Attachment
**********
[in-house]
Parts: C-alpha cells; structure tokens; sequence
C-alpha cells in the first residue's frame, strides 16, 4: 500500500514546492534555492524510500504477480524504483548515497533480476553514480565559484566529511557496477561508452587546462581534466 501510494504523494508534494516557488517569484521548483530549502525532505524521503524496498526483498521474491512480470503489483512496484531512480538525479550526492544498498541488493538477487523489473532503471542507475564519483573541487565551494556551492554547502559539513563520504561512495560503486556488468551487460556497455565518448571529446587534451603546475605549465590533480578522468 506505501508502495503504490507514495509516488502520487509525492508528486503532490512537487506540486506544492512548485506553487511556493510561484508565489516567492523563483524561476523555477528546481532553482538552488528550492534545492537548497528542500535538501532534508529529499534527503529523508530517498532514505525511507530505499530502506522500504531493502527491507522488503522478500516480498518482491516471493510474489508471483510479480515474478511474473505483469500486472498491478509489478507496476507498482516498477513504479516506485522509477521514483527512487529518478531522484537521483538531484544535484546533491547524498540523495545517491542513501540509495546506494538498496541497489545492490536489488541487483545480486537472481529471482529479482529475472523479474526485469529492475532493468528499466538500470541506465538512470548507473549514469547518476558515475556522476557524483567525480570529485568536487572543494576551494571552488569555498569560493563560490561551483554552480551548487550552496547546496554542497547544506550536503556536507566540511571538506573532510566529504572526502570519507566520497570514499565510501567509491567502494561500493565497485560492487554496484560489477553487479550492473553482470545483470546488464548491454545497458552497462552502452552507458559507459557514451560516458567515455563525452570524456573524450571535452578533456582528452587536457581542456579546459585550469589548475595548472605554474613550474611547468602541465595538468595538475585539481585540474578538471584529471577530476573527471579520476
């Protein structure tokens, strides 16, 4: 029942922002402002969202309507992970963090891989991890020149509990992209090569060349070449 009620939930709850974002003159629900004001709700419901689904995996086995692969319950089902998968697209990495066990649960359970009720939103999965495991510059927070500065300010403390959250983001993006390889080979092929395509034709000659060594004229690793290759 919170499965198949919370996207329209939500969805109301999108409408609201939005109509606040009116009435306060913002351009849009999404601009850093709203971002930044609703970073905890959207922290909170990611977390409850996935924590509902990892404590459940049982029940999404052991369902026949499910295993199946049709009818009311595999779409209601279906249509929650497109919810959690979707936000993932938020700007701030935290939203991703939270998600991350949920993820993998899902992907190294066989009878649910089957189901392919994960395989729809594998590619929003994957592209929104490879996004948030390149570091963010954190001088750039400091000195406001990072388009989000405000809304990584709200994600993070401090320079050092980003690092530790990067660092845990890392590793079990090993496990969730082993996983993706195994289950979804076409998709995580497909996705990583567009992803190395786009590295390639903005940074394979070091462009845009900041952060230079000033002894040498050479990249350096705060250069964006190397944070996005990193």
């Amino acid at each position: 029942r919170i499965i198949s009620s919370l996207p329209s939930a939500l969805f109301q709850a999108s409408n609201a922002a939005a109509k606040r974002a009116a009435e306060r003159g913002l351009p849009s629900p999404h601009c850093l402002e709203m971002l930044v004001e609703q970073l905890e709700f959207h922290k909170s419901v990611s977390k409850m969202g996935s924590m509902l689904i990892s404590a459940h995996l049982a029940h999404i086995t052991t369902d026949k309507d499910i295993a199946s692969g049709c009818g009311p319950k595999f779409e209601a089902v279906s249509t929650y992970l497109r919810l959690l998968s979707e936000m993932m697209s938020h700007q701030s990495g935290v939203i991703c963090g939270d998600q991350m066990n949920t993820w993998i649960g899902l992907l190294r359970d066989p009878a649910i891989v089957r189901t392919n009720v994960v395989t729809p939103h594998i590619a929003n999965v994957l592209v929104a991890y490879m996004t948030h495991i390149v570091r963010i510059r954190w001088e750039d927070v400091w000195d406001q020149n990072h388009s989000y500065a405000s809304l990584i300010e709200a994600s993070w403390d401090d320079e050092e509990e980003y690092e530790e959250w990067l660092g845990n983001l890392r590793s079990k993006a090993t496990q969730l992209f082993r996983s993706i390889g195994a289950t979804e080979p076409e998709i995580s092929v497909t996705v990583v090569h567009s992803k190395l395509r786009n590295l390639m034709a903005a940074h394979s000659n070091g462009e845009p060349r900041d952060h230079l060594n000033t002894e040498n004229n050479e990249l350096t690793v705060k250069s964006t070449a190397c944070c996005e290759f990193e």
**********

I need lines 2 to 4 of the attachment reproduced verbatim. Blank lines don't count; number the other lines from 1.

Parts: C-alpha cells; structure tokens; sequence
C-alpha cells in the first residue's frame, strides 16, 4: 500500500514546492534555492524510500504477480524504483548515497533480476553514480565559484566529511557496477561508452587546462581534466 501510494504523494508534494516557488517569484521548483530549502525532505524521503524496498526483498521474491512480470503489483512496484531512480538525479550526492544498498541488493538477487523489473532503471542507475564519483573541487565551494556551492554547502559539513563520504561512495560503486556488468551487460556497455565518448571529446587534451603546475605549465590533480578522468 506505501508502495503504490507514495509516488502520487509525492508528486503532490512537487506540486506544492512548485506553487511556493510561484508565489516567492523563483524561476523555477528546481532553482538552488528550492534545492537548497528542500535538501532534508529529499534527503529523508530517498532514505525511507530505499530502506522500504531493502527491507522488503522478500516480498518482491516471493510474489508471483510479480515474478511474473505483469500486472498491478509489478507496476507498482516498477513504479516506485522509477521514483527512487529518478531522484537521483538531484544535484546533491547524498540523495545517491542513501540509495546506494538498496541497489545492490536489488541487483545480486537472481529471482529479482529475472523479474526485469529492475532493468528499466538500470541506465538512470548507473549514469547518476558515475556522476557524483567525480570529485568536487572543494576551494571552488569555498569560493563560490561551483554552480551548487550552496547546496554542497547544506550536503556536507566540511571538506573532510566529504572526502570519507566520497570514499565510501567509491567502494561500493565497485560492487554496484560489477553487479550492473553482470545483470546488464548491454545497458552497462552502452552507458559507459557514451560516458567515455563525452570524456573524450571535452578533456582528452587536457581542456579546459585550469589548475595548472605554474613550474611547468602541465595538468595538475585539481585540474578538471584529471577530476573527471579520476
């Protein structure tokens, strides 16, 4: 029942922002402002969202309507992970963090891989991890020149509990992209090569060349070449 009620939930709850974002003159629900004001709700419901689904995996086995692969319950089902998968697209990495066990649960359970009720939103999965495991510059927070500065300010403390959250983001993006390889080979092929395509034709000659060594004229690793290759 919170499965198949919370996207329209939500969805109301999108409408609201939005109509606040009116009435306060913002351009849009999404601009850093709203971002930044609703970073905890959207922290909170990611977390409850996935924590509902990892404590459940049982029940999404052991369902026949499910295993199946049709009818009311595999779409209601279906249509929650497109919810959690979707936000993932938020700007701030935290939203991703939270998600991350949920993820993998899902992907190294066989009878649910089957189901392919994960395989729809594998590619929003994957592209929104490879996004948030390149570091963010954190001088750039400091000195406001990072388009989000405000809304990584709200994600993070401090320079050092980003690092530790990067660092845990890392590793079990090993496990969730082993996983993706195994289950979804076409998709995580497909996705990583567009992803190395786009590295390639903005940074394979070091462009845009900041952060230079000033002894040498050479990249350096705060250069964006190397944070996005990193």